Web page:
Talk:Laws of the Indies
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I would keep the subjects seperate also
New Laws though some of the ideas should probably be included in Laws of the Indies the entry itself is a stand alone work of Bartolome de Las Casas and should be given that due respect. As for the other entries I have no knowledge. --khender1 May 31, 2007
This seems to belong rather to urban planning than to this entry:
==The Laws today==
Design guidelines are becoming more and more of a standard today in American cities. “Design guidelines came into use in the 1970’s and 1980’s as many American communities realized the visual damage being done by poorly conceived improvement projects.”<noref>[n 1]</noref> Programs such as Main Street Improvement programs for downtown revitalization have been implemented in many places to increase the aesthetics and walkability of a town or city. Other programs have begun to return cities to their previous status as places reflecting the Laws of the Indies. “The physical planning effect of the Laws of the Indies’ plaza requirement on communities throughout Spain’s former colonies has been striking…To this day, plazas offer visitors and residents a memorable, walkable experience.”<noref>[n 2]</noref>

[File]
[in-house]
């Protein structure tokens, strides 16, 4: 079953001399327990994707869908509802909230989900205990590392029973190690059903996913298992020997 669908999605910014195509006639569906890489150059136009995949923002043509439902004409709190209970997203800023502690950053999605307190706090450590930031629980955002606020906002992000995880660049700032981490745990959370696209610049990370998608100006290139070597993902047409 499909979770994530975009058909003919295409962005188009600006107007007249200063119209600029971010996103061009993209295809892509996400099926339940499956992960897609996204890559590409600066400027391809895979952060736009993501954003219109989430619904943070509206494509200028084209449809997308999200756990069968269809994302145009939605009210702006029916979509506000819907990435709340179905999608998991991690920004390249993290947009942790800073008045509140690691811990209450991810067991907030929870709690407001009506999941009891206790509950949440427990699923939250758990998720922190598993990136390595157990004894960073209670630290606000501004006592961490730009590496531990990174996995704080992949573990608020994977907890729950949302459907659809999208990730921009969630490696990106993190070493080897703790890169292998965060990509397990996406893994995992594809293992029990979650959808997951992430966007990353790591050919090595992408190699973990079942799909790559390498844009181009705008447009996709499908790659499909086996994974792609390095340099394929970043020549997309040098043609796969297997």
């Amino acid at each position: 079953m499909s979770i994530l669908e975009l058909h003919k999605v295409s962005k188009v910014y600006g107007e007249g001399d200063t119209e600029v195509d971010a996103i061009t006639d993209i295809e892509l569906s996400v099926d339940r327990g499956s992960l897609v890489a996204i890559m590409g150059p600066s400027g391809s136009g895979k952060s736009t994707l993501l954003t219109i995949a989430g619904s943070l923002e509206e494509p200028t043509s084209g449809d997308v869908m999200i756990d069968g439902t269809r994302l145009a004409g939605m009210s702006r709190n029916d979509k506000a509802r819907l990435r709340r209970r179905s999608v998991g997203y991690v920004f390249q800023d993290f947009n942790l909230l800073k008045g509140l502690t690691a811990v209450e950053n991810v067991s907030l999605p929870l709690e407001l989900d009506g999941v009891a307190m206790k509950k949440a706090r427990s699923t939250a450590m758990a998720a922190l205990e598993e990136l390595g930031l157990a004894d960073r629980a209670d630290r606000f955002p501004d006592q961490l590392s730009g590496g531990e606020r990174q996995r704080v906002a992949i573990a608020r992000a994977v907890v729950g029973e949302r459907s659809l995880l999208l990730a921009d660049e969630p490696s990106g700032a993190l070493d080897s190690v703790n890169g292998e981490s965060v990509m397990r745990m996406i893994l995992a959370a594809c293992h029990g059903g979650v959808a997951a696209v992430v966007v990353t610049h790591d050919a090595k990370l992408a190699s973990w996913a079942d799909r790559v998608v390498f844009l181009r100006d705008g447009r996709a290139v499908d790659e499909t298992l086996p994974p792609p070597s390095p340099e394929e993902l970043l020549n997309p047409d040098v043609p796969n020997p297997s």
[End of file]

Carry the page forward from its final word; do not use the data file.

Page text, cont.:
Today’s design guidelines serve to maintain and preserve architecture and plazas, set precedence in quality of space, and foster the quality of a specific communal area. The Laws have directly affected this concept of guidelines on urban design.
Tazmaniacs 13:52, 1 August 2007 (UTC)
Emigration restrictions on Jews and Muslims?
The article Limpieza de sangre in section Spanish colonies claims that several regulations were enacted in the Laws of the Indies to prevent Jews and Muslims and their descendants to emigrate and settle in the overseas colonies but I see nothing about that in this article. If this is true, can someone add something about it here, and if not true, that claim needs to be removed. Mathglot (talk) 20:08, 23 January 2016 (UTC)